Sorry for the horrible quality. All pictures are from my iPhone.

Wednesday, October 5, 2016

Design Market Ufa

Living abroad is cool, but unfortunately life becomes routine and boring after a while. Unlike big international cities, like Paris or London, Ufa isn't all that exciting. A while ago I came across a market that was similar to the Cleveland Flea. I love craft shows and flea markets, so I asked my roommate's girlfriend, Julia, for information. She told me about the market, and I knew I wanted to go at some point because I love this kind of thing.

The event is called Design Market, and it happens every few months. I still haven't figured out the exact schedule, but I think it might happen every two months. It was one of the coolest events I've been to in a while, in both the USA and Russia. It was a market for designers so people were selling anything from art to jewelry to clothes to food. I wanted to buy everything and if I didn't think I'd have to leave Russia I probably would have. I even sort of wished I had children just so I had an excuse to buy some of the things they offered.

I met my friend, Lyaysan, and her friend, Marina, there. Unfortunately, we didn't stay too long, which is why I'm dying for the next event. I didn't get a chance to try any of the food, and I love food. I also didn't take too many pictures because I still feel weird about taking pictures in places like this. I hate drawing attention to myself. Although, I did attract some attention by speaking English. It still blows my mind how excited people get when they hear someone speaking English. I really should work on my Russian.

The above two pictures are of Julia and her table. She is super talented and I recommend checking out her Instagram if you are interested in handmade jewelry. She is also an AMAZING artist. She made this for Katherine before Katherine left to move back to the USA. I bought a bracelet from her, and I bought a pair of earrings for my sister (hopefully she doesn't read this!) from Krasotulya. There were some many other things I wanted to purchase for myself and for gifts, but I think it was a good things we didn't spend too much time there or else I would have run out of money.

What are your favorite types of events to attend?

All opinions are my own, and I was not reimbursed in any way for this post. I just like sharing things I actually like from talented people. :)

Wednesday, September 28, 2016

GULAG History Museum

In college I dual majored in history and social studies education. I have a terrible memory, so I will not brag about how many dates I can remember because, let's be honest, the only date I can remember is December 7, 1941. I was a little obsessed with Pearl Harbor when I was a middle schooler. I was so disappointed when my eighth grade history teacher told me we wouldn't learn about it that year. Anyways, what I liked about my history classes in college was learning how events impacted one another. I had an amazing professor who used three quarters of our intro to American history class to have us look at historical evidence and decide whether or not the USA is following the ideals set about in the Declaration of Independence. During this time I also took a million other history classes and learned more about Soviet history, which is where I learned about the GULAGs. When I saw that a GULAG History Museum existed I knew I had to go.
GULAG is the acronym for the Russian word meaning "main camp administration." It was not the place where prisoners were sent but the center of administration for the camps. In this post I will refer to the camps as GULAGs because it's just easier for my train of thought and comparison to Nazi concentration camps.  The GULAG system was not invented by Stalin. It actually existed before the Russian Revolution for those who were against the Czar. However, it took its modern, more well-known form during Stalin's reign. Do not be mistaken, the GULAG system was a corrective labor camp through forced labor, similar to the concentration camps in Nazi Germany. You should also know that concentration camps, are not extermination camps, although the former didn't really care about protecting the lives of those behind its bars. Anyone could be sent to the forced labor camps in the Soviet Union whether there was evidence of your guilt or not. There were videos shown in the museum of survivors who were tortured into admitting their guilt even if they were innocent. More people were killed under Stalin's rule than Hitler's, almost 10-20 million more people.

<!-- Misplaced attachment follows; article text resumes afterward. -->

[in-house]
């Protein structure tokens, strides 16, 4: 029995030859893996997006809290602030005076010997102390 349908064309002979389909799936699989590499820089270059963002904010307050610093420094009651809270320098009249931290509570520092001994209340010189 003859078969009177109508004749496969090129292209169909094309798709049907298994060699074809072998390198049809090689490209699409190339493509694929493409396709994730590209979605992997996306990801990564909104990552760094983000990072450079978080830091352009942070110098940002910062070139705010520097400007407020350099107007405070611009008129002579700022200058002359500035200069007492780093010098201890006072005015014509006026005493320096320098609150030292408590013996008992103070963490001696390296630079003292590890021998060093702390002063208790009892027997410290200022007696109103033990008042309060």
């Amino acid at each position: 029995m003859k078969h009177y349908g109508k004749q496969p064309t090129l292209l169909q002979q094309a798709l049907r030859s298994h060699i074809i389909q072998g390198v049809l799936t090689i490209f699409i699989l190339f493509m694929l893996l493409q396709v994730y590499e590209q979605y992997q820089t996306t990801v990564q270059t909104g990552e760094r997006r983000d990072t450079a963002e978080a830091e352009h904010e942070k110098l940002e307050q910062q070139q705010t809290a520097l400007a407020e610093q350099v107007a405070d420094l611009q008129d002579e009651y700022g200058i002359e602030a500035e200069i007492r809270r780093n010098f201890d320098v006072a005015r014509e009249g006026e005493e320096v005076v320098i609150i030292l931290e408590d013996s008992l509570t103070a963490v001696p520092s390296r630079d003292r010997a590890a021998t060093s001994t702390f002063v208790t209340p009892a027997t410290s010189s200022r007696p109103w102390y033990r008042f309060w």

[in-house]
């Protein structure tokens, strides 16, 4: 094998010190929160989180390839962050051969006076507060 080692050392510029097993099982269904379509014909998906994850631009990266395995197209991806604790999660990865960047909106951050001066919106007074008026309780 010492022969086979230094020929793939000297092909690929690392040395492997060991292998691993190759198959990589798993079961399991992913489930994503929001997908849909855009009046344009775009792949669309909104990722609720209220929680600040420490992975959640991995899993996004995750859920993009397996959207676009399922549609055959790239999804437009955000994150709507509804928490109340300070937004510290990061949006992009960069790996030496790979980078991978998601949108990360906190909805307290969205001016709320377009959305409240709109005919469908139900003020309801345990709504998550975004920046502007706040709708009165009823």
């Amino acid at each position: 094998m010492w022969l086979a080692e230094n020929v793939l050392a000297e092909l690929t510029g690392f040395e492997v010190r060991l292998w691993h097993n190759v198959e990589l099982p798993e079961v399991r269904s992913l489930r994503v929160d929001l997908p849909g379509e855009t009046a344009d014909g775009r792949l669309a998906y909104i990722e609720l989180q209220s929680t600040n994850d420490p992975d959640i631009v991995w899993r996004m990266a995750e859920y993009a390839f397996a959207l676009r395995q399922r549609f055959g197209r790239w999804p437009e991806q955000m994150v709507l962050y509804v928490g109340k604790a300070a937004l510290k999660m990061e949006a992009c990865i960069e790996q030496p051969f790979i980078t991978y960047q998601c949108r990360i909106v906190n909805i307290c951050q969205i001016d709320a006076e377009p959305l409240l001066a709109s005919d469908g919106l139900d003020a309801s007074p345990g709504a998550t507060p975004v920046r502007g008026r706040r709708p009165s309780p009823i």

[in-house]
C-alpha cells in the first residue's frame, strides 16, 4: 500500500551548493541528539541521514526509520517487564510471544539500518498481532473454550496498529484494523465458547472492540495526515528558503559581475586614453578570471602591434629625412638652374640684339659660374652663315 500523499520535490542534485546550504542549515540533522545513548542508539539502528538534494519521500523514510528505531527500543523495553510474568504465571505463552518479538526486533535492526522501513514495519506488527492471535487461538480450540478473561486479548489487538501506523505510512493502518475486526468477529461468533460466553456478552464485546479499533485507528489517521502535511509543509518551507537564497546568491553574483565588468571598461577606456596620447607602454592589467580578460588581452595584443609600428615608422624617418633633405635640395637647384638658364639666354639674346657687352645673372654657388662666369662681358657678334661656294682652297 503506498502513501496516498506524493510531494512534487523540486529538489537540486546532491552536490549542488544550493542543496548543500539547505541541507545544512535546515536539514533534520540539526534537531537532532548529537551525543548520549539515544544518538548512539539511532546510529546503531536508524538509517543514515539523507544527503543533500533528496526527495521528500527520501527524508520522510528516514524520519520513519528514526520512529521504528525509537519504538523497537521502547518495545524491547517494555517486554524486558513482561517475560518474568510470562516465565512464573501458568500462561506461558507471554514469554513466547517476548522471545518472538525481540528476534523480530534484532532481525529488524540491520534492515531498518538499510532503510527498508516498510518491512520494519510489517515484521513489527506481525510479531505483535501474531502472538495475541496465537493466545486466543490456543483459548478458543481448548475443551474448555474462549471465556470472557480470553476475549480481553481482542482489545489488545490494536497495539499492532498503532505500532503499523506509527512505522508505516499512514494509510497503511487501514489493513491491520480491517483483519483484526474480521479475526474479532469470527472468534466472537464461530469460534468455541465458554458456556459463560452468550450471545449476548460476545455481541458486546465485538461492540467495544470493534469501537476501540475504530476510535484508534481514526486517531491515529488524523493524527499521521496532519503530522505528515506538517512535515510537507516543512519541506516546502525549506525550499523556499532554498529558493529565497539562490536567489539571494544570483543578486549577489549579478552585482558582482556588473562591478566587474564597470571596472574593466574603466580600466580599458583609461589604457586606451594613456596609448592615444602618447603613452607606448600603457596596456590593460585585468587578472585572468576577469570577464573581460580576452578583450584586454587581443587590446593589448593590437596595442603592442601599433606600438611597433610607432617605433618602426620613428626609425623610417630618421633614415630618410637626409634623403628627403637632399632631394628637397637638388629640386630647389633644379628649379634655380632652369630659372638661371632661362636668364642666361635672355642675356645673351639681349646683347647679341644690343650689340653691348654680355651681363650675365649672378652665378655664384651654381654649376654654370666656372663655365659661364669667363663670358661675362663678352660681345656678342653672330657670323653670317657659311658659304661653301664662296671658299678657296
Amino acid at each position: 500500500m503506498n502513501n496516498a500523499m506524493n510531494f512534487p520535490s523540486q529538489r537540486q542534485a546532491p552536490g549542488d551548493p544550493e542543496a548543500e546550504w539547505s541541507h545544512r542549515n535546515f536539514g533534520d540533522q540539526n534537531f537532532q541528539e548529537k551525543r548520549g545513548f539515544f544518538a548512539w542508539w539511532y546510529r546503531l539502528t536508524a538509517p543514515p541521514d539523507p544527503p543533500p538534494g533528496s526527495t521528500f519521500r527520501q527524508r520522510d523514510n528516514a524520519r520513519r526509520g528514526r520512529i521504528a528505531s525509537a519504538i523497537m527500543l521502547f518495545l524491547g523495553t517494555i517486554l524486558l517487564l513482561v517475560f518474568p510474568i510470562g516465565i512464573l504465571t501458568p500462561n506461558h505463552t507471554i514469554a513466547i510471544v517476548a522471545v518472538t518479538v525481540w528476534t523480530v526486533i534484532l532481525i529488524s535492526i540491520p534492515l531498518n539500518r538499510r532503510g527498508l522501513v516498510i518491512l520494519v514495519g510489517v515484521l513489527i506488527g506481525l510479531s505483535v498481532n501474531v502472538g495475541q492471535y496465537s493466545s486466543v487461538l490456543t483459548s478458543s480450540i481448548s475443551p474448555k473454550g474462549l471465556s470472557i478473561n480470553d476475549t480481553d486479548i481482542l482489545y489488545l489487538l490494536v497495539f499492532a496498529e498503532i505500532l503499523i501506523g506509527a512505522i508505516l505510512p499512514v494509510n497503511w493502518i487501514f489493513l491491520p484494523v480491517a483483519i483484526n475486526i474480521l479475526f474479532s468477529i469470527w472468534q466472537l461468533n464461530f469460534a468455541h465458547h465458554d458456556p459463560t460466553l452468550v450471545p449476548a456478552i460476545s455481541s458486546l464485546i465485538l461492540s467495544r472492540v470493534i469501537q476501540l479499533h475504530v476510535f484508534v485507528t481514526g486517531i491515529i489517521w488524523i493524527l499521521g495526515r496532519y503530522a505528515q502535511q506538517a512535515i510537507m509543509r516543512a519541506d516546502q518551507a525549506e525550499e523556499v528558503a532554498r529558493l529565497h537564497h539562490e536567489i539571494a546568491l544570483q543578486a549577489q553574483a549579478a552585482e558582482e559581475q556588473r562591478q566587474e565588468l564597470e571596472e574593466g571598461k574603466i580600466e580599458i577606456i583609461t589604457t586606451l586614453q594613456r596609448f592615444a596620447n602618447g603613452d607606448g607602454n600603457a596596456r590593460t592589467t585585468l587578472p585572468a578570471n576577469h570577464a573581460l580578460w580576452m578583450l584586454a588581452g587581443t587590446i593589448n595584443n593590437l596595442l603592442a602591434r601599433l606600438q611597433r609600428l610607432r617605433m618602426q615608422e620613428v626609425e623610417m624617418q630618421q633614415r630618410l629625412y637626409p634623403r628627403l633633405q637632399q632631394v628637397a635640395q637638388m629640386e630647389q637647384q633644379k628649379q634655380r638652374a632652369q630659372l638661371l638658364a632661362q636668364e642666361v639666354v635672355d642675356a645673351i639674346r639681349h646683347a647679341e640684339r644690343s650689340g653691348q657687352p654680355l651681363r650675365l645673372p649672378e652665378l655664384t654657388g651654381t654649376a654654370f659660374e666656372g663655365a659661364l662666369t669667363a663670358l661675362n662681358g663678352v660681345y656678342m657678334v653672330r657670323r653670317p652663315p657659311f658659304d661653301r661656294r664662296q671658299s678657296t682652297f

I remember Anton telling me that his grandmother cried when she learned of Stalin's death. My immediate thought was, "WHAT? She cried?! Do you have any idea how many people he killed?" He answered, "Yes, but he also did many good things for the country." Immediately I flashed back to my grandma telling me she cried when John F Kennedy was shot and learning about how FDR pulled the United States out of the Great Depression in school. Can we even compare the USA to the Soviet Union? Maybe we can. America has done some horrible things in it's history, but maybe you can't compare two completely different events. I also began to think about how we create Hitler to be a demon (which he is), but what about Stalin? In my opinion he was much more ruthless than Hitler so why don't we consider him to be on the same level? A while ago I looked into this and I found that Hitler is considered worse because he lost the war. Stalin was one of the winners so we tend to brush his brutality aside. Also, Hitler's Germany killed civilians almost exclusively for the ethnic cleansing while opponents of Stalin were sent to the GULAGs for the modernization of the Soviet Union. Those found guilty were mostly charged as standing in the way of modernization.